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W.T. Halai Vs. Chaturbhuj Gopalji - Court Judgment

LegalCrystal Citation
SubjectFamily
CourtMumbai
Decided On
Case NumberO.C.J. Appeal No. 10 of 1915
Judge
Reported inAIR1915Bom122; (1915)17BOMLR985
AppellantW.T. Halai
RespondentChaturbhuj Gopalji
Excerpt:
.....or its value which was ascertainable. - - 7. before us the appellants' case was based on the general principle that where a fund is being distributed a party cannot take anything out of the fund until he has made good what he owes to it. i should however like to add that in my opinion the defendants are primarily responsible for the refusal of the learned judge in the court below to go into evidence on the question of the ring which the plaintiff respondent is supposed to have clandestinely taken possession of when the testator was on his death bed. 289 is very clear authority for the contention that a legatee is bound to make good to the estate of a testator what he owes to that estate before he can claim payment of a legacy out of the same estate......a claim in respect of an ascertained sum could be set off. this contention found favour with the learned judge who notwithstanding that the defendant's counsel said he wished to evidence as to the abstraction of the ring passed a decree for the amount of the legacy and interest with costs.6. the plaintiff's title to the legacy is not complete against the executors until they have assented to the same: see section 112 of the probate and administration act, 1881. the plaint contains no allegation of assent by the executors to the plaintiff's legacy : on the contrary, the correspondence filed with it shows they impose as a condition of payment that the plaintiff shall return the ring. this is at most a conditional assent under section 114. whether the condition could rightly be imposed.....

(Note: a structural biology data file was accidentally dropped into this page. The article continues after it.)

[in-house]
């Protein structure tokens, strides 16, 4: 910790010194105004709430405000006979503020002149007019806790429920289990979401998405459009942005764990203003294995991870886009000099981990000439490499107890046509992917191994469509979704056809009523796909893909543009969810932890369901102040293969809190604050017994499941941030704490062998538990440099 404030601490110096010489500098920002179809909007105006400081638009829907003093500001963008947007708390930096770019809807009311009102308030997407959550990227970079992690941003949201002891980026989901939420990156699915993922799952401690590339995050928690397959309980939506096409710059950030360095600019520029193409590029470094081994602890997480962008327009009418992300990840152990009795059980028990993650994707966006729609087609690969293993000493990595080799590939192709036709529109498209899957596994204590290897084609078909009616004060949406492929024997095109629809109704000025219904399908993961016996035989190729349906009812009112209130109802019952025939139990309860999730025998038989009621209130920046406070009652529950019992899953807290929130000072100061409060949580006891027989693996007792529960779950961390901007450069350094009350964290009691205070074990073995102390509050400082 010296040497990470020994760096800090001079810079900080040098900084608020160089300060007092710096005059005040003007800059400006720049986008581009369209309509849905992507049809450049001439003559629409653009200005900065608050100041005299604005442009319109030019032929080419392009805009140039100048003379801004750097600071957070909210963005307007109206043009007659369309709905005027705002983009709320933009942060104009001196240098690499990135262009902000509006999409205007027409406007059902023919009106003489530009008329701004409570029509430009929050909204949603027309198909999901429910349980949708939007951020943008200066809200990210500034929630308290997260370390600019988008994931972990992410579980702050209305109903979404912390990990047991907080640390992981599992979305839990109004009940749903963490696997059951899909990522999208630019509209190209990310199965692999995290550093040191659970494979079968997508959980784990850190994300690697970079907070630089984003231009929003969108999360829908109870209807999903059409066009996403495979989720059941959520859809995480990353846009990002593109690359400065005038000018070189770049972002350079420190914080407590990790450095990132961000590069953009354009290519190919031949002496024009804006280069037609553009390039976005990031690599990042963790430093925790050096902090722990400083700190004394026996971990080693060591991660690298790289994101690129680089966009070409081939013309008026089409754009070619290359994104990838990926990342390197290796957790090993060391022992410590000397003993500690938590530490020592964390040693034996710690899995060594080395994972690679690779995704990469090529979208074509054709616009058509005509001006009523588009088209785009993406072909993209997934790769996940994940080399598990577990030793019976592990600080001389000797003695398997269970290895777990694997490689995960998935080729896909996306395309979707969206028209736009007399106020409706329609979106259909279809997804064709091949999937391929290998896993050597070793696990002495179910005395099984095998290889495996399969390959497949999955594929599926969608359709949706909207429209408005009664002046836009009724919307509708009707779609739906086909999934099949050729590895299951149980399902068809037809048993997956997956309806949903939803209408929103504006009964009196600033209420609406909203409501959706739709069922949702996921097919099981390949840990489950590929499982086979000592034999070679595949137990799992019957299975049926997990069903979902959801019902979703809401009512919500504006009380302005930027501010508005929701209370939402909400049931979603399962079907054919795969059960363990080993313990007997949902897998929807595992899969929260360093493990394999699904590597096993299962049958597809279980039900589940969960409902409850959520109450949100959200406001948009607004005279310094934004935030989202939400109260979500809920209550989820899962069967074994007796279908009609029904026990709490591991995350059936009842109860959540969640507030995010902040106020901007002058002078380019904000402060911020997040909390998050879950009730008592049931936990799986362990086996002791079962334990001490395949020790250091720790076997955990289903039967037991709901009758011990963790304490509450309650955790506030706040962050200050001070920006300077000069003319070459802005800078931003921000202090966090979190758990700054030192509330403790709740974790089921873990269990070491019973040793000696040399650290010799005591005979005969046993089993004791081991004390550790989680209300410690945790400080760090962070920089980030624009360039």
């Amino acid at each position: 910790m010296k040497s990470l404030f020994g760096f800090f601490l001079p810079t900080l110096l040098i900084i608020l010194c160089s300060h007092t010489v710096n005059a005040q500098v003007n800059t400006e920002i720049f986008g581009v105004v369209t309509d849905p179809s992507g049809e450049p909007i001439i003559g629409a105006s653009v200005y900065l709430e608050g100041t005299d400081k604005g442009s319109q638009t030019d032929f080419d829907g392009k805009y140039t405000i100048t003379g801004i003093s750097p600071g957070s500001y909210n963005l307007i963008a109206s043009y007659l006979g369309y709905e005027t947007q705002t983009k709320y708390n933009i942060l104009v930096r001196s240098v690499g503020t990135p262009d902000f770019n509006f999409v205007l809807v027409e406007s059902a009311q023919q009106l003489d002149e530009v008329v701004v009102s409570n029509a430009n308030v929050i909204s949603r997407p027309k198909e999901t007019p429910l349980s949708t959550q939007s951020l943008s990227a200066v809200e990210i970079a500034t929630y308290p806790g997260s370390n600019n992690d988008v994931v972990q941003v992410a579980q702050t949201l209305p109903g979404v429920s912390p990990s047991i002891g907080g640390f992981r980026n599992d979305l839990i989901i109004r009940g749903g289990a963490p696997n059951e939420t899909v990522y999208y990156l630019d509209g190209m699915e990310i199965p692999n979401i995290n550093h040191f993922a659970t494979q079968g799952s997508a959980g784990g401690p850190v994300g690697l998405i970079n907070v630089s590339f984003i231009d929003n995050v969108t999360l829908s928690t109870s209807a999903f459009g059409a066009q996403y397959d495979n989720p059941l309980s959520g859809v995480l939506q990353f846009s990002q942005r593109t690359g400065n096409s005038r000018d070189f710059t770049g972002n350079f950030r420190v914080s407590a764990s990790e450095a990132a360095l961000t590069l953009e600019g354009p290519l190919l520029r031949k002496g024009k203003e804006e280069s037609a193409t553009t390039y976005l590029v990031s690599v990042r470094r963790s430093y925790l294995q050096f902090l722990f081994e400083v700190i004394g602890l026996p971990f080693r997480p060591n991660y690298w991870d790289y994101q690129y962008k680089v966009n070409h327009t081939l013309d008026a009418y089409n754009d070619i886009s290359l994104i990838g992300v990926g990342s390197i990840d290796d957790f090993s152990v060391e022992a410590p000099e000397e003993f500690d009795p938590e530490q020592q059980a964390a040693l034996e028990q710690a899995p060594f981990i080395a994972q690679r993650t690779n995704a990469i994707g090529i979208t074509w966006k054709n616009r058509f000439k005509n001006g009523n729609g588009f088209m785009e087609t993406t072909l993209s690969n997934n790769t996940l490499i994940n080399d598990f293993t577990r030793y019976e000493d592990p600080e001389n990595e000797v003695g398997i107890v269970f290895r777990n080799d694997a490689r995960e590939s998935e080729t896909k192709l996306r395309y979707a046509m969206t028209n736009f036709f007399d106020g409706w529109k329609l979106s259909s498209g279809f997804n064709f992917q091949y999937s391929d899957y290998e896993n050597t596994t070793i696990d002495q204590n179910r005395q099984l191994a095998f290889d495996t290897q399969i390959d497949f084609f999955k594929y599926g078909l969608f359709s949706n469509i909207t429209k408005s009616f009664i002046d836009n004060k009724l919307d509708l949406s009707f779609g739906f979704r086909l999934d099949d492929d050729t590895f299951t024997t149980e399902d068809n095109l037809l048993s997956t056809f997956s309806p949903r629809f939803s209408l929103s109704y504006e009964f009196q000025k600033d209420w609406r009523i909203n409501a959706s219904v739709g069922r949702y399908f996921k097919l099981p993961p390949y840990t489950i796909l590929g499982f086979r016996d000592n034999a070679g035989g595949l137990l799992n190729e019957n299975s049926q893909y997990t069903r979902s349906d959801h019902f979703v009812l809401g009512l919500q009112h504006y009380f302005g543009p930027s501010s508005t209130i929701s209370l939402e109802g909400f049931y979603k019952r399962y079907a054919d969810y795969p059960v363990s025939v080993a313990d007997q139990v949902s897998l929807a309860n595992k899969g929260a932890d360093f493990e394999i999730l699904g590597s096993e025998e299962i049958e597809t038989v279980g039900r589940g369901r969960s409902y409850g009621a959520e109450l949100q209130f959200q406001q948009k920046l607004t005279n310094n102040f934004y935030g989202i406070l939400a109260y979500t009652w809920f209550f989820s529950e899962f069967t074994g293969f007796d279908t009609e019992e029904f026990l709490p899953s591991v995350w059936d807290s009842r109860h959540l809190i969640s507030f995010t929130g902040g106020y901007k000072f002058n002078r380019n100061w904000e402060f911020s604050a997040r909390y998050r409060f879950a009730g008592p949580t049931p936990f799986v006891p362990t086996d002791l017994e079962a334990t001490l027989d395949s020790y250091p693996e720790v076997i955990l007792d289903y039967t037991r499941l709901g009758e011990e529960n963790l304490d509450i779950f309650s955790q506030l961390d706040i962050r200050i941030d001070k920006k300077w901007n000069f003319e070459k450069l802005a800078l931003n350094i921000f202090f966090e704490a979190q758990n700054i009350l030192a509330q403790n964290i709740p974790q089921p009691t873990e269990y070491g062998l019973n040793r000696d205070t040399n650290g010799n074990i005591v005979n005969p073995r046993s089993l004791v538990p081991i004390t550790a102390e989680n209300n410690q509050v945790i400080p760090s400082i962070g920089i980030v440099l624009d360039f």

Judgment:

Basil Scott, C.J.

1. In ray opinion the appellants are entitled to succeed.

2. They are executors under the will of whose testator the plaintiff was entitled when twenty-one to a legacy of Rs. 5,000 payable out of the testator's general estate.

3. In answer to a claim for the legacy the executors replied the plaintiff had removed wrongfully a ring worth Rs. 2,700 belonging to the testator.

4. Correspondence then ensued which ended in the executors saying that they had no alternative but to impound the legacy till the ring and certain other articles were returned or their loss compensated for. In their written statement the defendants contend the plaintiff is not entitled to the legacy before he returns the ring and they bring into Court the value of the legacy less the estimated value of the ring.

5. The suit was tried as a short cause : no issues were raised, but the plaintiff's counsel contended the defendants could not set off, as under Order VIII. Rule 6 of the Civil Procedure Code only a claim in respect of an ascertained sum could be set off. This contention found favour with the learned Judge who notwithstanding that the defendant's counsel said he wished to evidence as to the abstraction of the ring passed a decree for the amount of the legacy and interest with costs.

6. The plaintiff's title to the legacy is not complete against the executors until they have assented to the same: see Section 112 of the Probate and Administration Act, 1881. The plaint contains no allegation of assent by the executors to the plaintiff's legacy : on the contrary, the correspondence filed with it shows they impose as a condition of payment that the plaintiff shall return the ring. This is at most a conditional assent under Section 114. Whether the condition could rightly be imposed depends upon the question of fact on which the executors' counsel wished to give evidence.